e-Poster Presentation Clinical Oncology Society of Australia Annual Scientific Meeting 2020

Physical activity referral patterns and physical fitness levels of Clinical Oncology Society of Australia 2019 conference delegates (#342)

David Mizrahi 1 , Andrew Murnane 2 3 , Sharni Quinn 2 , Jessica Crowe 2 , Michael Marthick 4 , Simon Rosenbaum 1 , Morgan Atkinson 5 6
  1. University of New South Wales, Sydney, NSW, Australia
  2. Peter MacCallum Cancer Centre, Melbourne, Australia
  3. Deakin University, Melbourne, Australia
  4. University of Sydney, Sydney, Australia
  5. Youth Cancer Services South Australia and Northern Territory, Adelaide, Australia
  6. Royal Adelaide Hospital, Adelaide, Australia

Background and aims: Physical activity improves physical and psychological well-being of cancer survivors. Exercise physiologists and physiotherapists are qualified to provide exercise interventions for cancer survivors, however survivors do not routinely access and engage this support. This study aimed to understand referral habits to exercise professionals and attitudes towards physical activity of oncology health professionals (OHP), assess their fitness and determine the relationship between fitness and exercise referral habits.


Methods: A cross-sectional survey of the 2019 COSA conference delegates investigated referral habits of OHP to exercise professionals, attitudes towards physical activity for cancer survivors, self-reported physical activity and understanding of the role of exercise professionals in an oncology-care setting. A sub-group completed a fitness assessment measuring aerobic fitness, muscle strength and body composition.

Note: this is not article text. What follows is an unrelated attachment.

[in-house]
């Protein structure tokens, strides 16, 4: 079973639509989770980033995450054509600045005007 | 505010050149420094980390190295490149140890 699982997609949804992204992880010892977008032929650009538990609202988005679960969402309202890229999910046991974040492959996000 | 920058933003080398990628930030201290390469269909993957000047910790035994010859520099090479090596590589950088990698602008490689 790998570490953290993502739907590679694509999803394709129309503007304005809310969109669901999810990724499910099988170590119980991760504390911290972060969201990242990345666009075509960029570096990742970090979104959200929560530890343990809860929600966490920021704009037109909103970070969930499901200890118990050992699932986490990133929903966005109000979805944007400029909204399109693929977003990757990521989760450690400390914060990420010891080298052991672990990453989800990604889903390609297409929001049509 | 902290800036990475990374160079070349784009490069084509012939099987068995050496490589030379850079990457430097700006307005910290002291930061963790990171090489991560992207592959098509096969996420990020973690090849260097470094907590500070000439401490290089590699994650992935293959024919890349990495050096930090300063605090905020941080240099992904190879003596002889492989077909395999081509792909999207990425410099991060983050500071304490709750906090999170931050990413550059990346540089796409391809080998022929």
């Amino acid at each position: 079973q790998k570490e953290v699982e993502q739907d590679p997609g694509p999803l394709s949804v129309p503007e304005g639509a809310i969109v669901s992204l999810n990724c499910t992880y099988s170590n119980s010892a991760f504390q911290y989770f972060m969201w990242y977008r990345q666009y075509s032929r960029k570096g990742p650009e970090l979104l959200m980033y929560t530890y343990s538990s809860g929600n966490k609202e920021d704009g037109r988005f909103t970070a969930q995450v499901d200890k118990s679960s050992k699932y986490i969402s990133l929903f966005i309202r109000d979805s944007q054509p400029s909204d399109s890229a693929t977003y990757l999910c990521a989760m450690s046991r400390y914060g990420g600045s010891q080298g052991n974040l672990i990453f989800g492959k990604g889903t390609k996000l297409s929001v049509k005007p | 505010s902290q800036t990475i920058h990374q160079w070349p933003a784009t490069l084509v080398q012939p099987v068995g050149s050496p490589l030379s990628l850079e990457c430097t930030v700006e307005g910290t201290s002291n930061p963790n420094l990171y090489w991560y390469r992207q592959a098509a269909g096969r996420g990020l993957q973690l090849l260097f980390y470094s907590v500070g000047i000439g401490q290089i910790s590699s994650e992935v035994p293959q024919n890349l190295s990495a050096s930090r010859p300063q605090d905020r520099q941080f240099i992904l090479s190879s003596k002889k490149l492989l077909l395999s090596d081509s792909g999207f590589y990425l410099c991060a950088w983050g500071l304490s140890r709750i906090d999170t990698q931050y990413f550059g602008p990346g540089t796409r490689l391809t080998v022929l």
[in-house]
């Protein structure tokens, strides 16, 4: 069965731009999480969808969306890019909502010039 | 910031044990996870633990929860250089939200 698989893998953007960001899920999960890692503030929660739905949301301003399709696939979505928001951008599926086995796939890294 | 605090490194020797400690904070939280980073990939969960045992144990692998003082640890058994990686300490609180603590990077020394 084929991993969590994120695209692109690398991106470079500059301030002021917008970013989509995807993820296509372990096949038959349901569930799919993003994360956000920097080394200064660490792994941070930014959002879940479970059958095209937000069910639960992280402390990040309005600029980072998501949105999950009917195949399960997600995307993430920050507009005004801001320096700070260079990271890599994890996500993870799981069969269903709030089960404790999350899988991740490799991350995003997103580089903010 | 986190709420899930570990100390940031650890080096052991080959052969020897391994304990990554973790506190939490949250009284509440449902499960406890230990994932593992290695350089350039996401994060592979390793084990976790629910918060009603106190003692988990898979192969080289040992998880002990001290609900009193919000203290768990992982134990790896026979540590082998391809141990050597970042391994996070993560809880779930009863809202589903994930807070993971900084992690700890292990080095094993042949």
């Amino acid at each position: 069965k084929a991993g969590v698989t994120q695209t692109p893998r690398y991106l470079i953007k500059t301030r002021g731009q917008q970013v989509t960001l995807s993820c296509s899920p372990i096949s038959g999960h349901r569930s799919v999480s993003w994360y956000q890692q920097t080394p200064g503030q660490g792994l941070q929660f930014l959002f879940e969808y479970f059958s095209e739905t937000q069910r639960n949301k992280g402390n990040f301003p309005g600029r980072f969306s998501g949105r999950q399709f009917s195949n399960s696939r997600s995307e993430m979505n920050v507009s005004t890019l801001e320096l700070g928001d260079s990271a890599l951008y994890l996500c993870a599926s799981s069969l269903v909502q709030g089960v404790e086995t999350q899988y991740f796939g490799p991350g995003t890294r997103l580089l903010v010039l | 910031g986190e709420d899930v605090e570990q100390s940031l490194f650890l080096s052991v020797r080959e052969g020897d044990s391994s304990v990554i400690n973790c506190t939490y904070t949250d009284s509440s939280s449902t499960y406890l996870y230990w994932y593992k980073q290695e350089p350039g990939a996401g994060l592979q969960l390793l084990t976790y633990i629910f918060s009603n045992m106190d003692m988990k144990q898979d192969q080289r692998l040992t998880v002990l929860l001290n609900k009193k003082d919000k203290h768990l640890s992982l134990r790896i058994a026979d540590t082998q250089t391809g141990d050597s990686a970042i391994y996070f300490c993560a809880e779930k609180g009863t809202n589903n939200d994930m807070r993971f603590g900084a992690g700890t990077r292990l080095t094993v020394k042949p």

Results: 67 delegates completed the survey and 49 completed fitness assessments. 60% of OHP met physical activity guidelines and 92% agreed that physical activity is important among cancer survivors to attenuate treatment-associated symptoms. Most understand the role of exercise physiologists (67%) and physiotherapists (70%) in cancer care. OHP believe exercise physiologists (54%) and physiotherapists (22%) are best placed to increase survivors’ physical activity levels. Two-thirds of OHP were aware of the COSA Exercise and Cancer position statement, with 54% referring patients to exercise professionals. 75% of OHP had above-average aerobic fitness levels, although fitness was not associated with referrals to exercise professionals. OHP with higher self-perceived fitness were more likely to provide their own physical activity recommendations (r=0.29, p=0.02).


Conclusion: There is good awareness of the benefits of physical activity in cancer care among OHP. However, referral rates to exercise professionals remain low, despite good awareness of the COSA Exercise and Cancer position statement. Efforts should be focused on implementing referral pathways from oncology centres to increase the number of active survivors.